In an attempt to prepare myself, we had done a 10km walk the day before to a bronze aged stone circle so my muscles and joints were already a little sore. But we set off and a combination of the beautiful weather and the company made me determined to keep going. The first few miles were much steeper than any of us were prepared for though and as I dropped further and further behind the rest of the group my morale dropped and I got frustrated with myself. 

My amazing Mum, who was facing her own challenges (she went over on her ankle last autumn and has had her confidence knocked a little as a result), my 10 year old nephew, and my stepson’s partner, were amazing though. They hung back with me and took it in turns to spur me on with motivational talks and distractions. 

Blencathra is a series of three peaks on the route we took. It took many tears and lots of determination to get up the first, steepest, peak. The only thing that got me up there was thinking “If that’s the only summit I reach today, at least I can say I have climbed Knowe Crags”. Of course once I got to the top and was reunited with the rest of the group, who were having their lunch, I sat and refuelled. I saw that the rest of the distance was a much easier walk and got my determined head on. No way was I going to get so close and not actually achieve it – my Dad had promised me a Blancathra, Wainright badge if I managed it and we all know how motivating a badge or a sticker can be!


Psychology at play

It was fascinating seeing the difference between the first stretch and this last leg. 

I realised that starting the walk, already tired from the walk from the car park had knocked my confidence in my ability to do it. It felt as though I had just about believed that I could do the mountain walk but that extra distance was just too much. 

Being so far behind everyone else had also had an impact. I felt I was holding everyone back and spoiling their walk (remember all those excuses I had made for all those years?). I realised that if I let myself have a good cry though, it released something and I walked quicker for a while. So I got up there on stubbornness and tears.

In reality my family were concerned about me. They were willing me on. My sister was so proud of me when I said I was going to keep going at the top of the first peak that she burst into tears. Even my 12 year old son was sending me text messages to keep me going – he was right at the front with the fastest walkers, my little mountain goat!

Mission accomplished

I did it!

When I reached the 868m summit I was overwhelmed with relief and pride. There had been so many moments on the steep ascent when I had doubted my body’s ability to get there. I was so proud of my Mum, who had been telling me how proud she had been of her Mum when she had walked the Lyke Wake Walk at the age of 65 many years ago. Well she had climbed a mountain three days before her 69th birthday and as she will never tell anyone about this amazing achievement, I am telling you. I couldn’t have done it without her and I am so grateful for the incredible example she has always set me. She is determined, compassionate, encouraging and stubborn and I love her so much.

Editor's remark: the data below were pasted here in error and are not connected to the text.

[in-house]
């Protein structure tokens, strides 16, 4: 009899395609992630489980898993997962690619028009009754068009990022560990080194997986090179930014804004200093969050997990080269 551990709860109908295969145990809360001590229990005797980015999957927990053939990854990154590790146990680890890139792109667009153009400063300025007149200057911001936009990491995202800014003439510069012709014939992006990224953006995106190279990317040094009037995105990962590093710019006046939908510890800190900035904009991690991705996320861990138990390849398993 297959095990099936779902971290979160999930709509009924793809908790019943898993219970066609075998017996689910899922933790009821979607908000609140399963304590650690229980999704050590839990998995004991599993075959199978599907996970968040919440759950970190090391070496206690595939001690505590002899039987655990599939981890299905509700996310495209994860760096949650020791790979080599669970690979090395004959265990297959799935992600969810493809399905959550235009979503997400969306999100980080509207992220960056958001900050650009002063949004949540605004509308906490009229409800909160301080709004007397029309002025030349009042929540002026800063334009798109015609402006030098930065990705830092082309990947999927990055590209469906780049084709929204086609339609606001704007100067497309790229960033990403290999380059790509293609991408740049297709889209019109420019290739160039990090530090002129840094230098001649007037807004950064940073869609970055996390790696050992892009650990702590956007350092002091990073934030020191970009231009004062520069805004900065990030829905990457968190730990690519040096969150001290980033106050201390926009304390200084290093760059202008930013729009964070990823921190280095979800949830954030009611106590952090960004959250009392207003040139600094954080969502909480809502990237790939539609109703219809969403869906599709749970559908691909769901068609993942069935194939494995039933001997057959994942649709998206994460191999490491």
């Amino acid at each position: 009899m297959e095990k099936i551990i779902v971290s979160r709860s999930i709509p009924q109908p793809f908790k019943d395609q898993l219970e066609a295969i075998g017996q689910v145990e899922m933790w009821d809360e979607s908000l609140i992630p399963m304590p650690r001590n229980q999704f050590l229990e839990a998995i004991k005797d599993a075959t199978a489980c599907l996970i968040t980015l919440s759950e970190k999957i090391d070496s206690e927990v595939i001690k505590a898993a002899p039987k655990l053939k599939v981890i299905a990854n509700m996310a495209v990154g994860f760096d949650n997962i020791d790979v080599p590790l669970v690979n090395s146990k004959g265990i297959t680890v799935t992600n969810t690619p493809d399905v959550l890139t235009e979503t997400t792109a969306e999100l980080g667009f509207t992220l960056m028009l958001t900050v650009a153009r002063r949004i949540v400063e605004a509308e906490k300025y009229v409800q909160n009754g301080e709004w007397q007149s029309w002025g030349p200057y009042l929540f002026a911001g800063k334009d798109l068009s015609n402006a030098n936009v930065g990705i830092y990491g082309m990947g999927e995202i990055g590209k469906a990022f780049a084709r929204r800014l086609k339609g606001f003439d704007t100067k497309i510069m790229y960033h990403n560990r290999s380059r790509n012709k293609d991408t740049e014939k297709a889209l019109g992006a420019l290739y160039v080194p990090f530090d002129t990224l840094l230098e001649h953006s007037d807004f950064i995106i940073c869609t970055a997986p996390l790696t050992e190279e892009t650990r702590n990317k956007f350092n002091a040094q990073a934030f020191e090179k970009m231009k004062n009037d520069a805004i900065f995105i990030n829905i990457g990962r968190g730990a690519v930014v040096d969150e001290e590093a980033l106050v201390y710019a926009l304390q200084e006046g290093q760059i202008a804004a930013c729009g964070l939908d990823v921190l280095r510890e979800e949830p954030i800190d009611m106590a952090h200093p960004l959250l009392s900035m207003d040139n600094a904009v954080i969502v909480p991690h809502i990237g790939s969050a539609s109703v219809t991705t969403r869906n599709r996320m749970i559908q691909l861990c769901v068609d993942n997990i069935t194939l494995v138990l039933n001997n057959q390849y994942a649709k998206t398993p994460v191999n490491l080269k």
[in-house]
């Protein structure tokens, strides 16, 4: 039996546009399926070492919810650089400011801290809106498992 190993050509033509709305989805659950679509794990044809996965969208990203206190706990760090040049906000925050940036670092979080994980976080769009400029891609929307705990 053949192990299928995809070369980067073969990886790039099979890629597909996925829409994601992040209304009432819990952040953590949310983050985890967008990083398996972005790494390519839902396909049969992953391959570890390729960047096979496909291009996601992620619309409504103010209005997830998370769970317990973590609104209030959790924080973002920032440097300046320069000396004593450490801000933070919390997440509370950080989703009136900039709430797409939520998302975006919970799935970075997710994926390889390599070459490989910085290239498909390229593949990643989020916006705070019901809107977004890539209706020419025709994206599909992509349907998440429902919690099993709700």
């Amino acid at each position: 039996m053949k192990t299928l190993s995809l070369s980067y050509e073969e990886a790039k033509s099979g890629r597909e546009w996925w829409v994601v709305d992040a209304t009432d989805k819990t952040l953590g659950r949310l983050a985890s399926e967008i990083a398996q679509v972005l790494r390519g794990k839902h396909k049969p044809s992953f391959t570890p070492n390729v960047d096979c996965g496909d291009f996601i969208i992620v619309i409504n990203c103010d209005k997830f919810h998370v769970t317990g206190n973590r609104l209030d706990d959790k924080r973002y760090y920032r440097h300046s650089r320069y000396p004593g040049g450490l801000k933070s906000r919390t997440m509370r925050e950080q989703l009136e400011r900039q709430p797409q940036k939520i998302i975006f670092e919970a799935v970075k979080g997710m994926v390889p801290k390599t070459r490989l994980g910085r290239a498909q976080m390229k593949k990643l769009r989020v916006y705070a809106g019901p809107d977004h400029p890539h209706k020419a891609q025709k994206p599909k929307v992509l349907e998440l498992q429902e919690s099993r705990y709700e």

It was an incredible achievement for each and every one of us and a massive reminder to me not to listen to my own self talk and to keep pushing myself out of my comfort zone. 

It doesn’t matter what the goal you are setting this year, with the right motivation, cheerleaders and a little bit of sheer determination, you can achieve it, we all can.

It might not be easy. You might take a little longer than you hoped (I know I did!). It may take tears, a little pain and a lot of gritting your teeth. You may need an incentive to keep going, some good company and someone to hold your hand but you can achieve it if it means enough to you. I believe in you and I know you in turn believe in your children and will support them to achieve all their goals this year too.

When you set little, easily achieved goals, it gives you a little easily achieved boost. When you dare to set a great big, challenging goal, you get a great big boost and a feeling of pride and achievement that will keep you going for a long, long time. 

I learned so much about myself through challenging myself and pushing myself in this way. I learned that I can push myself so far beyond what I believe I can do, physically. I was reminded of the importance of mindset. I was grateful for the love and support of my family…

…and yes, my Dad did buy me a badge! 

%d bloggers like this: